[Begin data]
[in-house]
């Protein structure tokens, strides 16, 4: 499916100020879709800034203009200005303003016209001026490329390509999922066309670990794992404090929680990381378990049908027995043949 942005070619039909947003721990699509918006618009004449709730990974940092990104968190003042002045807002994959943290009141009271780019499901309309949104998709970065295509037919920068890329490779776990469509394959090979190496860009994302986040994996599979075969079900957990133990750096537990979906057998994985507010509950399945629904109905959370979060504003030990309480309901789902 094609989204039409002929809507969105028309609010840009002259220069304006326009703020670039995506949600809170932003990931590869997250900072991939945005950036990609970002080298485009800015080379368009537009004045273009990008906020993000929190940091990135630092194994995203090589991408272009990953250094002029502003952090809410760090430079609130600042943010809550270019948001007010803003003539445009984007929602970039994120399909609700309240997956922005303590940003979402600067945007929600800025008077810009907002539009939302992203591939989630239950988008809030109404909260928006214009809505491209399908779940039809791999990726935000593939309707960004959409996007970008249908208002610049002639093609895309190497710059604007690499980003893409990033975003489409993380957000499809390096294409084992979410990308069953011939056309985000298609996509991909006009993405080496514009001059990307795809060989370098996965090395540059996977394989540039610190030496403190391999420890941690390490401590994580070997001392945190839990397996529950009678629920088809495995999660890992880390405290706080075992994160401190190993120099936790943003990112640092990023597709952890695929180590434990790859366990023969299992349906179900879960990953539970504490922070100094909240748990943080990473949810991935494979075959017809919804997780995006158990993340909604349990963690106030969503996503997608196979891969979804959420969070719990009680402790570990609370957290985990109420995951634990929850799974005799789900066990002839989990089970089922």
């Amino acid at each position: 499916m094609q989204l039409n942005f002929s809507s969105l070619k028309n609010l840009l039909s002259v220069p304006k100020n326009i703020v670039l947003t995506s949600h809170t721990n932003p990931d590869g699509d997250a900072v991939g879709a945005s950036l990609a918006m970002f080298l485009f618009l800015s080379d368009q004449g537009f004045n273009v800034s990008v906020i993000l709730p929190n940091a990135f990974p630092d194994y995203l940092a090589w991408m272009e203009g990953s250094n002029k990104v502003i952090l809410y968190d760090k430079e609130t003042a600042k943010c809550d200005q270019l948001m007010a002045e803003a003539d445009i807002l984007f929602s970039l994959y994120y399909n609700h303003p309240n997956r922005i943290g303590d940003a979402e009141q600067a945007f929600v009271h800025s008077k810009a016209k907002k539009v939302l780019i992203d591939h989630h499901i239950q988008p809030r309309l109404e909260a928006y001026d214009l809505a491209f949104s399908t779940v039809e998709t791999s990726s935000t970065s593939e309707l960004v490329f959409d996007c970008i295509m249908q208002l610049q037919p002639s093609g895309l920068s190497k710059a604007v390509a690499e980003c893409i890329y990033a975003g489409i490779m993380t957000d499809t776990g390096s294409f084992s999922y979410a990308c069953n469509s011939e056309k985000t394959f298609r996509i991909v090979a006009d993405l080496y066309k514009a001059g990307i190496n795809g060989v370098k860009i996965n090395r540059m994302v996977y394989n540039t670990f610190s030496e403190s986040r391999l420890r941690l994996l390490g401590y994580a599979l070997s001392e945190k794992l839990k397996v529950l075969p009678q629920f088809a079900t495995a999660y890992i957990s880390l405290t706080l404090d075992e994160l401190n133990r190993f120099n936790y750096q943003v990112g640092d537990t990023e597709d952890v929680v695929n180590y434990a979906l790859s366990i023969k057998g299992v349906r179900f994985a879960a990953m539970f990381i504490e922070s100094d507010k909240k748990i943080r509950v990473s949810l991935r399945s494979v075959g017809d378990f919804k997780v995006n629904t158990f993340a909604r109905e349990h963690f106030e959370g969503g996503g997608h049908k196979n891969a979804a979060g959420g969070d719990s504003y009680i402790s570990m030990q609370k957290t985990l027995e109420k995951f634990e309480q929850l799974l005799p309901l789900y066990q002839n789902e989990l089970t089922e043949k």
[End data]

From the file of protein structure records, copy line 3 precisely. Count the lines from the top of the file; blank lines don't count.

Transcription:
């Amino acid at each position: 499916m094609q989204l039409n942005f002929s809507s969105l070619k028309n609010l840009l039909s002259v220069p304006k100020n326009i703020v670039l947003t995506s949600h809170t721990n932003p990931d590869g699509d997250a900072v991939g879709a945005s950036l990609a918006m970002f080298l485009f618009l800015s080379d368009q004449g537009f004045n273009v800034s990008v906020i993000l709730p929190n940091a990135f990974p630092d194994y995203l940092a090589w991408m272009e203009g990953s250094n002029k990104v502003i952090l809410y968190d760090k430079e609130t003042a600042k943010c809550d200005q270019l948001m007010a002045e803003a003539d445009i807002l984007f929602s970039l994959y994120y399909n609700h303003p309240n997956r922005i943290g303590d940003a979402e009141q600067a945007f929600v009271h800025s008077k810009a016209k907002k539009v939302l780019i992203d591939h989630h499901i239950q988008p809030r309309l109404e909260a928006y001026d214009l809505a491209f949104s399908t779940v039809e998709t791999s990726s935000t970065s593939e309707l960004v490329f959409d996007c970008i295509m249908q208002l610049q037919p002639s093609g895309l920068s190497k710059a604007v390509a690499e980003c893409i890329y990033a975003g489409i490779m993380t957000d499809t776990g390096s294409f084992s999922y979410a990308c069953n469509s011939e056309k985000t394959f298609r996509i991909v090979a006009d993405l080496y066309k514009a001059g990307i190496n795809g060989v370098k860009i996965n090395r540059m994302v996977y394989n540039t670990f610190s030496e403190s986040r391999l420890r941690l994996l390490g401590y994580a599979l070997s001392e945190k794992l839990k397996v529950l075969p009678q629920f088809a079900t495995a999660y890992i957990s880390l405290t706080l404090d075992e994160l401190n133990r190993f120099n936790y750096q943003v990112g640092d537990t990023e597709d952890v929680v695929n180590y434990a979906l790859s366990i023969k057998g299992v349906r179900f994985a879960a990953m539970f990381i504490e922070s100094d507010k909240k748990i943080r509950v990473s949810l991935r399945s494979v075959g017809d378990f919804k997780v995006n629904t158990f993340a909604r109905e349990h963690f106030e959370g969503g996503g997608h049908k196979n891969a979804a979060g959420g969070d719990s504003y009680i402790s570990m030990q609370k957290t985990l027995e109420k995951f634990e309480q929850l799974l005799p309901l789900y066990q002839n789902e989990l089970t089922e043949k």